The New Zealand flag, long confused with that of its egocentric neighbour, could be in for a change. After an open call for designs attracted 10,292 submissions from all and sundry, a flag panel of 12 people released a long list of 40. Between now and mid-September, the panel will whittle these down to four. Then there will be a mail-in referendum in November or December to determine which is the most popular. Finally, the government will hold yet another referendum in March 2016 to decide whether to keep the old flag or adopt the new one.
This whole process is going to cost about $26 million, whether or not the flag is actually changed. And then, if voters call for change in the second referendum, the cost of transition from the old flag to new will cost an additional $2.7 million. So all up, a new flag will come in at about $30 million.
Understandably, some aren't sure this is a good use of resources. "$26 million dollars could go towards rebuilding Christchurch, fixing up Wellington's repeatable flood zones and multiple other issues plaguing our cities," writes Susan Lester, who is running a petition to keep the flag. As her blog suggests, New Zealand could "use the millions of dollars to fix up other issues that mean way, way more than this."
So what are the reasons for a new flag? The two most commonly cited goals are about energising Kiwi patriotism, and bringing in more tourists. The first is hard to give a value, but Prime Minister John Key, who is one of the leading exponents for the flag movement, believes a new flag could earn them billions.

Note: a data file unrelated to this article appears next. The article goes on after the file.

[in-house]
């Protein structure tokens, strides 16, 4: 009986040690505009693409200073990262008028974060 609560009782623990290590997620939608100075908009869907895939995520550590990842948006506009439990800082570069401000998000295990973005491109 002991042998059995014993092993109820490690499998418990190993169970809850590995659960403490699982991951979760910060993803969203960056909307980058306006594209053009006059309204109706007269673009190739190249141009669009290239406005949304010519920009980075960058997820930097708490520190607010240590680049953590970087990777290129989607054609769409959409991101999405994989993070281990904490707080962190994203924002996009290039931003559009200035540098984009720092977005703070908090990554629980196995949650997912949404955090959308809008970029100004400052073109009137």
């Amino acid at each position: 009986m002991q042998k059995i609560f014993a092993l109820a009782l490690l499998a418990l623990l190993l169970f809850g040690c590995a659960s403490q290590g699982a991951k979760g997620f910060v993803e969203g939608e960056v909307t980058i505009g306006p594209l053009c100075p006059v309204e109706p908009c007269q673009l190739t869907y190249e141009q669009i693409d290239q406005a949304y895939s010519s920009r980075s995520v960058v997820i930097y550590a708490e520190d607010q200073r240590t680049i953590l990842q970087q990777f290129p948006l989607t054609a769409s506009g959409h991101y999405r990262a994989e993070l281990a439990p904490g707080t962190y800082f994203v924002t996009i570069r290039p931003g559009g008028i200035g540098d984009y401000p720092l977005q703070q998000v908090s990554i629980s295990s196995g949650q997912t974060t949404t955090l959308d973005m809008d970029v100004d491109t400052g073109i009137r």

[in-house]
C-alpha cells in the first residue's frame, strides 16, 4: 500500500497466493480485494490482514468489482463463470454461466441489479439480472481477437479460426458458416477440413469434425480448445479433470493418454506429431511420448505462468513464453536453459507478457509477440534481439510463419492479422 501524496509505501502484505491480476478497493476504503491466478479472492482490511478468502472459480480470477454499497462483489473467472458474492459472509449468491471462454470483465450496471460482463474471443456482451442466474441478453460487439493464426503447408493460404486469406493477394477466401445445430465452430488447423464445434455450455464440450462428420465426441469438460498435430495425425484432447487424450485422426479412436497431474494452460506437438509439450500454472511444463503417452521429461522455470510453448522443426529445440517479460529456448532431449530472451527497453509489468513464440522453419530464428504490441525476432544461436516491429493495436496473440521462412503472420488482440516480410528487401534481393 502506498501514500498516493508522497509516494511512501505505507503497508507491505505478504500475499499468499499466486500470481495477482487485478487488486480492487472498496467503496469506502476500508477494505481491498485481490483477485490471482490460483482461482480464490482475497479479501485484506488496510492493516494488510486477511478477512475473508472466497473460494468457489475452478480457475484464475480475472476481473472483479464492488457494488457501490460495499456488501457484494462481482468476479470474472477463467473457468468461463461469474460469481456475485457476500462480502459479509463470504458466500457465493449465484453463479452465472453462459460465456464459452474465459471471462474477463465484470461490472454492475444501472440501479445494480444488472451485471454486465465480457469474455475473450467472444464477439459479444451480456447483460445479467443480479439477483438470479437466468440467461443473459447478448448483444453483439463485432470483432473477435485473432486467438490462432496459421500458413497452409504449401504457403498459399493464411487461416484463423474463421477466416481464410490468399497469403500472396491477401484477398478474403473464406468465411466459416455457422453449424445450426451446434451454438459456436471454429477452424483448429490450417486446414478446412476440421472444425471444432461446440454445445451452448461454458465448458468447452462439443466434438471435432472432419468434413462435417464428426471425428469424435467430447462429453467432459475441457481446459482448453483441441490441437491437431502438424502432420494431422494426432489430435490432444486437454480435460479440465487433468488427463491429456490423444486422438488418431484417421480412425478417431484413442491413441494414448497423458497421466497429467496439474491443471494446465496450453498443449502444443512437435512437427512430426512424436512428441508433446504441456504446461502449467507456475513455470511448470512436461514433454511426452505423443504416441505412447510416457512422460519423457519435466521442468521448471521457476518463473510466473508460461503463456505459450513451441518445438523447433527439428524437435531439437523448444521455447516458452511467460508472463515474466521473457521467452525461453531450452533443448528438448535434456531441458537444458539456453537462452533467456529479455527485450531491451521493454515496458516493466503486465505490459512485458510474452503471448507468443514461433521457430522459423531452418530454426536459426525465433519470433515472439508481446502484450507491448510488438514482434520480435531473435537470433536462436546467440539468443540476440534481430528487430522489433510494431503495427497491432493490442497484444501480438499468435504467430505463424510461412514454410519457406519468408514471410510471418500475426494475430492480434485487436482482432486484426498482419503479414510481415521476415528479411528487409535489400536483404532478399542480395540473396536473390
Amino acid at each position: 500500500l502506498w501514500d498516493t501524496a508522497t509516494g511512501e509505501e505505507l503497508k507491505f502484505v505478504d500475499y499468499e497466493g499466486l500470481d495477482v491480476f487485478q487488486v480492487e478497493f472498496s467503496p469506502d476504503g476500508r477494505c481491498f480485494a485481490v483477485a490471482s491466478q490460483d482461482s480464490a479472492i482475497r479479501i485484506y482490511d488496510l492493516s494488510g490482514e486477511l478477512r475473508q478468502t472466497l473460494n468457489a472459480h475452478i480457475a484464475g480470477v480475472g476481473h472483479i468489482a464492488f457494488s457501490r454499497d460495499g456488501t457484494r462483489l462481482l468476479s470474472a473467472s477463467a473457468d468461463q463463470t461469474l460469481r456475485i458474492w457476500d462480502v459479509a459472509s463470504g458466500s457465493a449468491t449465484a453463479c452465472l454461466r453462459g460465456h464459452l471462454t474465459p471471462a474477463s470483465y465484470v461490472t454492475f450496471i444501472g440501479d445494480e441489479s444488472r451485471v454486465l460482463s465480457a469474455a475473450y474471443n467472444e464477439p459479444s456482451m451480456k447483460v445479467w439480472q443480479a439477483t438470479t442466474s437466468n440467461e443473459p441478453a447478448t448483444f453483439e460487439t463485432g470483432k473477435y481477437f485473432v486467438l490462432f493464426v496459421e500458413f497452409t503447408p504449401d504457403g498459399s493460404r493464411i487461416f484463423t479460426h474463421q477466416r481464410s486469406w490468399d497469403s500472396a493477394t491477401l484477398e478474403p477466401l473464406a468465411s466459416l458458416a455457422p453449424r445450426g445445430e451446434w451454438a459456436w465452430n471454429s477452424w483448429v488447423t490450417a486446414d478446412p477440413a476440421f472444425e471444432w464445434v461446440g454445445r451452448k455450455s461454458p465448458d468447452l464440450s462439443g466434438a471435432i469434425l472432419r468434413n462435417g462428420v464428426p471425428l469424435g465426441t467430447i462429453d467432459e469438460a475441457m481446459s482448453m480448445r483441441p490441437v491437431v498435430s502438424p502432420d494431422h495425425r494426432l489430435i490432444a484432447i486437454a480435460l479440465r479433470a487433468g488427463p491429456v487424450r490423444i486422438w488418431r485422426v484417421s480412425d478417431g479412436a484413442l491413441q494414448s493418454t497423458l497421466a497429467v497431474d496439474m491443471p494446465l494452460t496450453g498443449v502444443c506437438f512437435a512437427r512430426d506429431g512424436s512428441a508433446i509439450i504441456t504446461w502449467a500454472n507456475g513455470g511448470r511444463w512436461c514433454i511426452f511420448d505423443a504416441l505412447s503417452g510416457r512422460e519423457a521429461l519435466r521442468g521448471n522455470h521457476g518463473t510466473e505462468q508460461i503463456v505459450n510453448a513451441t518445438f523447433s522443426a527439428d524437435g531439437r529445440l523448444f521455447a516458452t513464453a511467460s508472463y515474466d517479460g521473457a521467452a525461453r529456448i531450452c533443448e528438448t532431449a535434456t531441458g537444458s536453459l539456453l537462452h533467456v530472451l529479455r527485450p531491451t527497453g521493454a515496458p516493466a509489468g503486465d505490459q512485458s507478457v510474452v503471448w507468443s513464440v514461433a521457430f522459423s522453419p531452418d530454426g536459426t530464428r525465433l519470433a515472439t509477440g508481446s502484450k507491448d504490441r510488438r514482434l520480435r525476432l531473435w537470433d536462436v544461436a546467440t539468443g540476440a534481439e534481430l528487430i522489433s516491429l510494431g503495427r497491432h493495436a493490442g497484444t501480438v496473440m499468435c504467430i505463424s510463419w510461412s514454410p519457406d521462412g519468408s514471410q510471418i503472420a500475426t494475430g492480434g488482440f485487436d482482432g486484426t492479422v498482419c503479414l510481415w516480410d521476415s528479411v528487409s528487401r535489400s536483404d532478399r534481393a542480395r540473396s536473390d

"If we change our flag, and that flag encompasses the silver fern, our country will see huge economic returns from that," said Key, referring to tourism, which earned New Zealand 7 percent of the country's GDP last year.
But the one aspect of this debate that hasn't drawn much attention is how little $30 million really is. Across the country, New Zealand spends a lot more just on running the government, every day. If we take their 2015 budget of $75 billion, and divide it by the 8,765.81 hours of one year, an administrated New Zealand costs just over eight and a half million, every hour. Roughly speaking, this puts the cost of a new flag at around three and half of regular-government-hours. And as Epsom electorate MP, David Seymour, says, "I would guess that most of those three and a half hours don't do a terrible amount of good."
Like John Key, David is all for changing the flag, and cites the branding success Canada received from changing their flag to the iconic maple leaf in 1965. Having said that though, he hasn't been blown away by the designs thus far. "What we've basically proven with all the other designs is how many ways 4 million people can arrange a koru, a southern cross and a silver fern. As it turns out, there's about 10,000 ways to do that".
Assuming the flag panel settles on something suitably impressive, you can definitely buy a lot less for $30 million. For example, Taylor Swift got a new Manhattan apartment earlier this year, bought off Peter Jackson for US$20 million, which is roughly $30 million in New Zealand. Or it can get you about a third of a new Boeing 737, which cost about US$80 million. The point is that $30 million just isn't that much any more. A full-on identity overhaul for a country should theoretically cost more than an apartment, or some of a plane.
But for the moment, the real challenge is to choose the right design. Seymour isn't overly positive about the current range on offer, but gives his tip nonetheless. "I like the one with an upside down V shape," he says. "It's a cool, original design, but it doesn't get me wildly aroused."
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